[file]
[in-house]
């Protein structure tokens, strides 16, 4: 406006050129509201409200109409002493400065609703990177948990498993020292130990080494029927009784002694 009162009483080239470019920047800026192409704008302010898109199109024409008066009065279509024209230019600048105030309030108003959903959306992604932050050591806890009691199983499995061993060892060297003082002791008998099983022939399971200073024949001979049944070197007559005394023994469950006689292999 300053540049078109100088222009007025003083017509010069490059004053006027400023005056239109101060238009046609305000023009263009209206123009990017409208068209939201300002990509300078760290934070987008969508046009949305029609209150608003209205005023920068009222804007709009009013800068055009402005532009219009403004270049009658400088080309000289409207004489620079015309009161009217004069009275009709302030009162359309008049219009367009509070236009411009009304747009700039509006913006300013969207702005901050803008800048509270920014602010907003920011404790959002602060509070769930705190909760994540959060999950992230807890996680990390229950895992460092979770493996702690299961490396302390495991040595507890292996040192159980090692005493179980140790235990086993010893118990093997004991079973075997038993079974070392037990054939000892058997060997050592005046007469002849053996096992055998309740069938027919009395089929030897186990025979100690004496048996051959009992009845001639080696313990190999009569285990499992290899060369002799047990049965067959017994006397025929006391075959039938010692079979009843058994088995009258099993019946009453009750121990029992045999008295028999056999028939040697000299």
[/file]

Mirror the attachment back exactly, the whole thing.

[in-house]
């Protein structure tokens, strides 16, 4: 406006050129509201409200109409002493400065609703990177948990498993020292130990080494029927009784002694 009162009483080239470019920047800026192409704008302010898109199109024409008066009065279509024209230019600048105030309030108003959903959306992604932050050591806890009691199983499995061993060892060297003082002791008998099983022939399971200073024949001979049944070197007559005394023994469950006689292999 300053540049078109100088222009007025003083017509010069490059004053006027400023005056239109101060238009046609305000023009263009209206123009990017409208068209939201300002990509300078760290934070987008969508046009949305029609209150608003209205005023920068009222804007709009009013800068055009402005532009219009403004270049009658400088080309000289409207004489620079015309009161009217004069009275009709302030009162359309008049219009367009509070236009411009009304747009700039509006913006300013969207702005901050803008800048509270920014602010907003920011404790959002602060509070769930705190909760994540959060999950992230807890996680990390229950895992460092979770493996702690299961490396302390495991040595507890292996040192159980090692005493179980140790235990086993010893118990093997004991079973075997038993079974070392037990054939000892058997060997050592005046007469002849053996096992055998309740069938027919009395089929030897186990025979100690004496048996051959009992009845001639080696313990190999009569285990499992290899060369002799047990049965067959017994006397025929006391075959039938010692079979009843058994088995009258099993019946009453009750121990029992045999008295028999056999028939040697000299």